Utilizing Breeding Ewes' Grazing Abilities for Pasture and Crop Residue to Lengthen the Grazing Season
Because of sheep grazing behavior, agricultural producers used flocks to improve native grass production.
Objectives: 1) To demonstrate the ability of the breeding ewe to use non-productive, unsuitable cropland and row crop residue to lengthen the grazing season, 2) to augment pastures through supplementation of identified deficiencies to maximize forage production, 3) to efficiently use pastures for a sheep's maximum nutritional benefit through intensive pasture grazing management, and 4) to acquire measurable data about the profitability of intensively managed pasture and extended grazing seasons of corn, soybean, alfalfa and wheat residue.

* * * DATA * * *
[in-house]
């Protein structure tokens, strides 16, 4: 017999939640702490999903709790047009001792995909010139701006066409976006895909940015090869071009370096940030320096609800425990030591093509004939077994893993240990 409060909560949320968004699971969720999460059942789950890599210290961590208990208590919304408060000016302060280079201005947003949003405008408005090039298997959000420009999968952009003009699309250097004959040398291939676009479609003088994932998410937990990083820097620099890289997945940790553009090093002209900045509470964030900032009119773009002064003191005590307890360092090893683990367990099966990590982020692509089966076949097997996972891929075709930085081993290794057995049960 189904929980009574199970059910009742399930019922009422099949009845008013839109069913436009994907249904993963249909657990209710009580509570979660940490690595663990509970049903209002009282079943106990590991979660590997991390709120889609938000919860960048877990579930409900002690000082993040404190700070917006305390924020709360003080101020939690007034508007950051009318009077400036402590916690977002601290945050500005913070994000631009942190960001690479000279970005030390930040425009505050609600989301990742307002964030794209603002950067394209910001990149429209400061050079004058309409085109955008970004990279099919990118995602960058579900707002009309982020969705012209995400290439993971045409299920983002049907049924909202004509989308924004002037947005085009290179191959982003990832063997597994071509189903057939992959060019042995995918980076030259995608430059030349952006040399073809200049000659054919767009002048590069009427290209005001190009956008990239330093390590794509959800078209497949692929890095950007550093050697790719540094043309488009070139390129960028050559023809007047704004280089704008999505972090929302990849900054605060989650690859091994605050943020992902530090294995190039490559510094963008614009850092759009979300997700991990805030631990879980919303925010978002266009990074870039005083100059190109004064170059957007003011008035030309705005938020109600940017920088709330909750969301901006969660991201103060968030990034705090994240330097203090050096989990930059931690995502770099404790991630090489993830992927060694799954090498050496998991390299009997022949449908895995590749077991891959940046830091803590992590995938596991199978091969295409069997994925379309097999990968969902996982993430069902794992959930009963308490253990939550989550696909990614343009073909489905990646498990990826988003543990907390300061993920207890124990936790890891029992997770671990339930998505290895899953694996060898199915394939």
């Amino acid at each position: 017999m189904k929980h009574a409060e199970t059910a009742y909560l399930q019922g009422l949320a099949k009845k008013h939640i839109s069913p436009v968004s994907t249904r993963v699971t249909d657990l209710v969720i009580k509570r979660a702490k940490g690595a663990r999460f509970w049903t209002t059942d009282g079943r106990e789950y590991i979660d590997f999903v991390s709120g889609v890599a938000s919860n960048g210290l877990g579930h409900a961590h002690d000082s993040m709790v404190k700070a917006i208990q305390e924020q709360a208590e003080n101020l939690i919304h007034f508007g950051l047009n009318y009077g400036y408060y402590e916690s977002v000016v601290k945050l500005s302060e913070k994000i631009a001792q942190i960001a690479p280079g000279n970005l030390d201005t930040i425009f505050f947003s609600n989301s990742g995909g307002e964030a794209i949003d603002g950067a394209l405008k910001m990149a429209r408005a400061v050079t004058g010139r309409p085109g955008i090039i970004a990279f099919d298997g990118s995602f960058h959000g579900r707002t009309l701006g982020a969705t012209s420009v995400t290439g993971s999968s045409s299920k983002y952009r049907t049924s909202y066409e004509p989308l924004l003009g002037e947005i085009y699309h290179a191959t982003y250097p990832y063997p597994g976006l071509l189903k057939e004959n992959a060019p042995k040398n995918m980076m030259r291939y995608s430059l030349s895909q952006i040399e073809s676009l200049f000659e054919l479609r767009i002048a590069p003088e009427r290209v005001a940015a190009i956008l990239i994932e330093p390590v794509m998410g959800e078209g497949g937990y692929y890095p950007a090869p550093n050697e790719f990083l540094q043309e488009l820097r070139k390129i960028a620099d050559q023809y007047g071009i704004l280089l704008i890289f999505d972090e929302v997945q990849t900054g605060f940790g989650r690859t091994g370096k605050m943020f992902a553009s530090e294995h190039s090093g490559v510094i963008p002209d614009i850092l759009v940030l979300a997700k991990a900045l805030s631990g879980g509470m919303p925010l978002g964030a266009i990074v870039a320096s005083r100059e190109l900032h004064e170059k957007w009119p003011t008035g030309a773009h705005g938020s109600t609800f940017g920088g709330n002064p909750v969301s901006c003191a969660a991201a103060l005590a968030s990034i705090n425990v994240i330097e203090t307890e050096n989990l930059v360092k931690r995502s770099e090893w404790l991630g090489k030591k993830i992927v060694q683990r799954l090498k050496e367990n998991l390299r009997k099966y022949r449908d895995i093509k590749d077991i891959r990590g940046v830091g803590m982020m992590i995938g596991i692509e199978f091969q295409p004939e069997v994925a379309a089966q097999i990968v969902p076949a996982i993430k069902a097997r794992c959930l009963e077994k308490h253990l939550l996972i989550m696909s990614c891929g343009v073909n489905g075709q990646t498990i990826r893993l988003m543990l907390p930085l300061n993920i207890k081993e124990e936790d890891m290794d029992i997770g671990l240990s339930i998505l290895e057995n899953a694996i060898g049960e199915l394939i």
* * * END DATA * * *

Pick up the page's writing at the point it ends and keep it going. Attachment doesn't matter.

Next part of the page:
The producer mapped soil and grass types of her pastures, with sensitivity to highly erodible soils and environmental protection managed ecosystems, using demographic ASCS maps.
The producer collected grass samples from each paddock for typing and identification. Depending upon the data, the producer introduced various adaptable species into different paddocks. Through soil test results, the producer concluded manure applications could fertilize the pastures and control unwanted weeds.
Results: The project was delayed due to drought that prevented fall grass seeding and fencing of the perimeter and paddocks.